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8 Characteristics of an Architect

Years ago, in another life, I went through a course that was part of the University of BC’s MBA program and part of what they included was the process of hiring employees. I had to do some research for a paper that I was writing and learned that there are typically 3 things that should be understood when looking to fill a role within your company.

The first is the Job Description itself. You want to document what the person will be doing and what they will be responsible for. The second is the skill sets that you are looking for in the person that is going to fill role will have. These two things are what we typically see in Job advertisements. But there’s a third thing that we seldom see but is as important, if not more important. And that is the Job Personality. What is the personality that the individual has to have in order to do a job. An example might be the Armed Forces is looking for someone that will follow orders implicitly. Or Xerox’s PARC (Skunkworks) could be looking for free thinkers. These are characteristics of the individuals and not a skill. 

So, with that said, I’d like to propose the characteristics that I view are common in Architects across the board. And, remember, these are parts of a person’s character and not skills. 

  1. Problem Solver – To be an Architect is to be a solver of problems. You love taking a situation, determining what the root cause is, and finding a solution to that situation. Maybe it’s a “hero” complex that drives you, because you like the pat on the back when you solve an problem. Maybe you like to point to something and say “I did that”. But, when push comes to shove, Architects love to solve problems.
  2. Detail Oriented – I have yet to see a successful Architect that is not detail oriented. They have the ability to break down a solution into it’s component parts and present those parts as a whole. They then have to be able to understand how those individual details work together and communicate them to the builders. The attention to detail is probably why most Architects are good at math.
  3. Patience – If you are an Enterprise Architect, you are used to looking at the big picture over a 3 – 5 year (or longer) period of time. You can’t be rushing things and you won’t enjoy the job if you expect change to happen overnight. Patience is a key word in this person’s personality.
  4. Balanced Ego – An Architect is someone that will have their work picked apart, questioned, and changed without notification. If you take all of those actions of others personally, you will explode. Or go on a drinking binge. Or both. You have to understand that, on the whole, you aren’t the one that is being picked on, it’s your work that is. And you are not your work (though it sometimes feels like you are poring your heart and soul into what you do).
  5. Curious – Most Architects that I’ve met have had to learn how to do things on their own. They may have had some training from school specific to certain technologies (maybe through a Comp Sci degree) but technologies change quickly and you have to continuously learn. This desire to learn is also very applicable to talking to your Stakeholders. You probably learn more about the business side of things the more you talk to your Stakeholders. This is actually the top thing that I love about being an Architect – I get to learn new things all the time.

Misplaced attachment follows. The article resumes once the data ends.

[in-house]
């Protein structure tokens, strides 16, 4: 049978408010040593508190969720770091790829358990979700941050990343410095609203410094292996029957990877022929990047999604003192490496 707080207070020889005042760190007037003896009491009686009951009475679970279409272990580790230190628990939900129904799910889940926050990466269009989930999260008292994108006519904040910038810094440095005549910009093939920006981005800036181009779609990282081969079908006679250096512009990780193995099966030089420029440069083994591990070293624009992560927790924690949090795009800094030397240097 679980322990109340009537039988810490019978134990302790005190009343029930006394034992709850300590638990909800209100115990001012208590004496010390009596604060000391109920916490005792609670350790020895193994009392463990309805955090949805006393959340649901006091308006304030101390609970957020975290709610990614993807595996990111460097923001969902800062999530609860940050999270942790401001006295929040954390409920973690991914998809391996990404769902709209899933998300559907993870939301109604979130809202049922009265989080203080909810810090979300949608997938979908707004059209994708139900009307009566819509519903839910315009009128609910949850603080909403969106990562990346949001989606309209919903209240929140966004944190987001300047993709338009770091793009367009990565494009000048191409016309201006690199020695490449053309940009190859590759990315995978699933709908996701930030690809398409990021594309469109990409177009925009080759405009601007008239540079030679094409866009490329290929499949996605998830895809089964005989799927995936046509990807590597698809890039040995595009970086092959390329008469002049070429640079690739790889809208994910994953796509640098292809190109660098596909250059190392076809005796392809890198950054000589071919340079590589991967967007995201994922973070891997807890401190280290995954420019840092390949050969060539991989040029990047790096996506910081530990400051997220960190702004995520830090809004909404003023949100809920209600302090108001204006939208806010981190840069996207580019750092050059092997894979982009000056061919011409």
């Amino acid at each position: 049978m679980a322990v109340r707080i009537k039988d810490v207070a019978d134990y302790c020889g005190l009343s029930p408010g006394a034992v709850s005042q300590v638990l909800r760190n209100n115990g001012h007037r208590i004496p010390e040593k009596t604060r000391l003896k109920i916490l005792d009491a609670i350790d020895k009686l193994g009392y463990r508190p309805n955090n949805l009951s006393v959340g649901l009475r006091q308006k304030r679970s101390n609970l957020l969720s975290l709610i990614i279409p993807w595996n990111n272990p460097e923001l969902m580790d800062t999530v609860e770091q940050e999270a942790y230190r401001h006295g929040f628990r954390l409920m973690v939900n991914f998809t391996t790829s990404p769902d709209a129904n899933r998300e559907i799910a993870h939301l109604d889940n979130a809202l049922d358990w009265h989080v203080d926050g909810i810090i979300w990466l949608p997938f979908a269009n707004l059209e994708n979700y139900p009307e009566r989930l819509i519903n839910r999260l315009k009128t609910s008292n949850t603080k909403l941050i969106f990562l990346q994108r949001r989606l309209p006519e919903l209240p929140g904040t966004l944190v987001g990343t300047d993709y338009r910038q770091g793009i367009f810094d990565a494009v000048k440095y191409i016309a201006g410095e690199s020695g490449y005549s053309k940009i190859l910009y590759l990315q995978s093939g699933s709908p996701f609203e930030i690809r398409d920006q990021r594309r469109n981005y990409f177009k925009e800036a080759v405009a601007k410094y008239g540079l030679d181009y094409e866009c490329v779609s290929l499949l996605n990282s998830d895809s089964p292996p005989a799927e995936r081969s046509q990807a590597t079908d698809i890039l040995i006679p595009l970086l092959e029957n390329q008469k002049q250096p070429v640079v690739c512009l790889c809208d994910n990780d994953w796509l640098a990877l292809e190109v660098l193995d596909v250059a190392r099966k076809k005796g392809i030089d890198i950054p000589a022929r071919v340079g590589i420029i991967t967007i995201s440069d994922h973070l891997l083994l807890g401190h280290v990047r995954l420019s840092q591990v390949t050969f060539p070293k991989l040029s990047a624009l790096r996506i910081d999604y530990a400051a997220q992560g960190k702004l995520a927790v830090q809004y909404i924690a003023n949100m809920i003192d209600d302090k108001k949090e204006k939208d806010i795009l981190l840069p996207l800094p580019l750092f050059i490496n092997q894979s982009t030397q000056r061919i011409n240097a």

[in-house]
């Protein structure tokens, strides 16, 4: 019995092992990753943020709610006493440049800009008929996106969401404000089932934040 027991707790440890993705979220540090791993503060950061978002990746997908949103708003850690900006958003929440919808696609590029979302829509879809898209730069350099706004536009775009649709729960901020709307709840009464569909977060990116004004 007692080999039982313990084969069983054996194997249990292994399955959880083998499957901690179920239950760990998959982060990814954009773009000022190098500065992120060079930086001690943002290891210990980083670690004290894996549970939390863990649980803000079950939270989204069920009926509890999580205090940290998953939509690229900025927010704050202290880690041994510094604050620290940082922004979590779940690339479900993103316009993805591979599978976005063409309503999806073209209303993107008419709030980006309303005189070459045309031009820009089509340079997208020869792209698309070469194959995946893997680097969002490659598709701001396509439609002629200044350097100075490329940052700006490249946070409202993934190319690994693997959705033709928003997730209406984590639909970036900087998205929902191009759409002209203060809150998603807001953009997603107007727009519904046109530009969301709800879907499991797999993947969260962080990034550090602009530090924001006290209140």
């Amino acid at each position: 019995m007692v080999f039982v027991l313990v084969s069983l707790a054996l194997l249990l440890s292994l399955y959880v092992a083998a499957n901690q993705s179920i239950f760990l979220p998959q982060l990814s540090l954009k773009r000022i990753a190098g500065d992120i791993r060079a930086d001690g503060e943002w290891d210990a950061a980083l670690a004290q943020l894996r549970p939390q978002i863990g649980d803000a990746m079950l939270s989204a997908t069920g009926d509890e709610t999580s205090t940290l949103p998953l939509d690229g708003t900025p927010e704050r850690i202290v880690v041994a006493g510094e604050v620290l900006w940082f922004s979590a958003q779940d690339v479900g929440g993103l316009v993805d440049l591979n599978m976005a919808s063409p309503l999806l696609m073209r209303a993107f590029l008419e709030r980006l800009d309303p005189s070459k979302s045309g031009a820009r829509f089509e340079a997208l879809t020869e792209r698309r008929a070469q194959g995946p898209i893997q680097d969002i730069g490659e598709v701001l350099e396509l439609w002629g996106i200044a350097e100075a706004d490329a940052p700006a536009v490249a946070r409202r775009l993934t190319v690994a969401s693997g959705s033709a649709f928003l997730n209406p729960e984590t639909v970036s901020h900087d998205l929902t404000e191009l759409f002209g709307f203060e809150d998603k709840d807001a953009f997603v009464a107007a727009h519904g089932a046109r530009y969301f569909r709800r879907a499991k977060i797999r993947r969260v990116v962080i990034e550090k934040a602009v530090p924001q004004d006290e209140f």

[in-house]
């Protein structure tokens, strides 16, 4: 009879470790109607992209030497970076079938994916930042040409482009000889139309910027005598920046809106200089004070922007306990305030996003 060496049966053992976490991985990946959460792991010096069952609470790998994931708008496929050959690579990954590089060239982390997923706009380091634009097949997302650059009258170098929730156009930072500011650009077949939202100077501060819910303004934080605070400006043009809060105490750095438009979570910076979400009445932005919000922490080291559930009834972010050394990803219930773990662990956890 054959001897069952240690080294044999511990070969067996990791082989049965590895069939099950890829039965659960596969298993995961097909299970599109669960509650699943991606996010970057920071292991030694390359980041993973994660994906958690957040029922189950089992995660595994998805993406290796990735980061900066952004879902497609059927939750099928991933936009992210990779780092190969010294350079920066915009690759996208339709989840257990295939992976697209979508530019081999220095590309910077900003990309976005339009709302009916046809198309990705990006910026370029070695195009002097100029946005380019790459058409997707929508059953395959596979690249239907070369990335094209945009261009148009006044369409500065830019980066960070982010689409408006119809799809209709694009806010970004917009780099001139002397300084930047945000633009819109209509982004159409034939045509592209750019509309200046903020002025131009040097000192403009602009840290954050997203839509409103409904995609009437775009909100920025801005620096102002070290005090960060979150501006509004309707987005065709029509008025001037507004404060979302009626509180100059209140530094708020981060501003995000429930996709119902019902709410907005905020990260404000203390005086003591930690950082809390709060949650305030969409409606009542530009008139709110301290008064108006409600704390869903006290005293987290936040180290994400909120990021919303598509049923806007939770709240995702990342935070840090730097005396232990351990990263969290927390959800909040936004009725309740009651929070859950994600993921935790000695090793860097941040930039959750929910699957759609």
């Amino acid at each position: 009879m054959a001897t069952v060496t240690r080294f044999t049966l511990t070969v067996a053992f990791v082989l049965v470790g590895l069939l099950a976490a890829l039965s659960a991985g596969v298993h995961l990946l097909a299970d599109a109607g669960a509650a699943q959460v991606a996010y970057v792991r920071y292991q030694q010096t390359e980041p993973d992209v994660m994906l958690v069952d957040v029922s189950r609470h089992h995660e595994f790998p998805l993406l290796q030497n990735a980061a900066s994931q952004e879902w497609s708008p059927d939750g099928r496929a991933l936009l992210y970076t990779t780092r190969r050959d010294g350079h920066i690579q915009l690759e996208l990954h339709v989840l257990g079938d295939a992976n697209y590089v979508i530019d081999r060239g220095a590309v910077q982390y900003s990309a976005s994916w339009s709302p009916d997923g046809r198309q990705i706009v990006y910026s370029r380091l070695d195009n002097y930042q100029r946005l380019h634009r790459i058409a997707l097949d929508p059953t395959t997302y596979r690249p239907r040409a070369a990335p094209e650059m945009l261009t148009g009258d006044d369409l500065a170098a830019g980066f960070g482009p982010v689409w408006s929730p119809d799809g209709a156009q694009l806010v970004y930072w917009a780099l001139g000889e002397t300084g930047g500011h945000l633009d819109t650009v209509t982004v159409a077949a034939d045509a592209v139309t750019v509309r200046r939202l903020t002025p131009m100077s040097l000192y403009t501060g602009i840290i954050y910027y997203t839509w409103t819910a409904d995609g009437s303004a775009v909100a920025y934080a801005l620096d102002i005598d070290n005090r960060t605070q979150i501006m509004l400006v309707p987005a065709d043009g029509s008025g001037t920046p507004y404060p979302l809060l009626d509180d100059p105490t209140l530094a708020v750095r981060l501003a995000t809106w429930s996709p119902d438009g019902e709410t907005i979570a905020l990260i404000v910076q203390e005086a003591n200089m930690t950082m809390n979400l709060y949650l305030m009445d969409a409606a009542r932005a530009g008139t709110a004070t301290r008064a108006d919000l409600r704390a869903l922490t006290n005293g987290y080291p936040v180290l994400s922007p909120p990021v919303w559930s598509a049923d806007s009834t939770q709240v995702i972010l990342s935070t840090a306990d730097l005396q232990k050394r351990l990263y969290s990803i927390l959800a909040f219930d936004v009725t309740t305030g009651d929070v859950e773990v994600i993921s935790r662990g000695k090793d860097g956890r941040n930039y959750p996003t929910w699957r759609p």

6. Big Picture Thinker – It’s an interesting aspect of an Architect. Not only do you have to pay attention to the details of what you are designing, but you have to keep in mind how all those details fit together in a bigger picture. And the different roles will have different scopes or definitions of what “Big” means. A Solution Architect will have to understand all the details associated with a bigger solution. An Enterprise Architect has to think on an Enterprise scale.
  7. Adaptable – Every environment is different. So an Architect needs to be able to take an idea from one environment and adjust or adapt it to a new environment. Take “Cloud” services, for example. Just because there’s a Cloud solution doesn’t mean that the way to get to that solution is the same for each organization. 
  8. Intelligent – They say that the more intelligent you are, the easier you are able to see patterns. With an Architect, you tend to see patterns in behaviour, whether that’s how people use User Interfaces, how data is consolidated and used, or how various systems interact with each other. It’s the reason why you see changes to technology constantly happening – you can see new ways to use technology to move ahead. 

BTW, I realized something while I was writing this list. I realized that there may be a reason why Architects tend to change Architect roles and move into areas. If you look at the curiosity characteristic, you end up learning more and more about specific areas. The areas that you are really interested in are where you tend to migrate to.

So, for example, if the business side of things is of interest, you may migrate to a Business Architect or an Enterprise Architect and eventually become a Manager, Director, or CIO. If there’s a specific technology that interests you, you probably migrate towards being a Technical Architect for that one technology and maybe move into Operations Management. You enjoy working on different solutions all the time because of the variety of solutioning? You’re probably going to migrate towards being a Solution Architect. And enjoy being a Contractor.

So now I turn to you. What do you think are the characteristics of an Architect. And make sure you distinguish between a learned skill and an inherent personality trait. Skills, such as negotiation, can be taught. But you can’t teach intelligence. I may have mixed skills with characteristics but, by and large, I think these are common characteristics.

What do you think?

Neil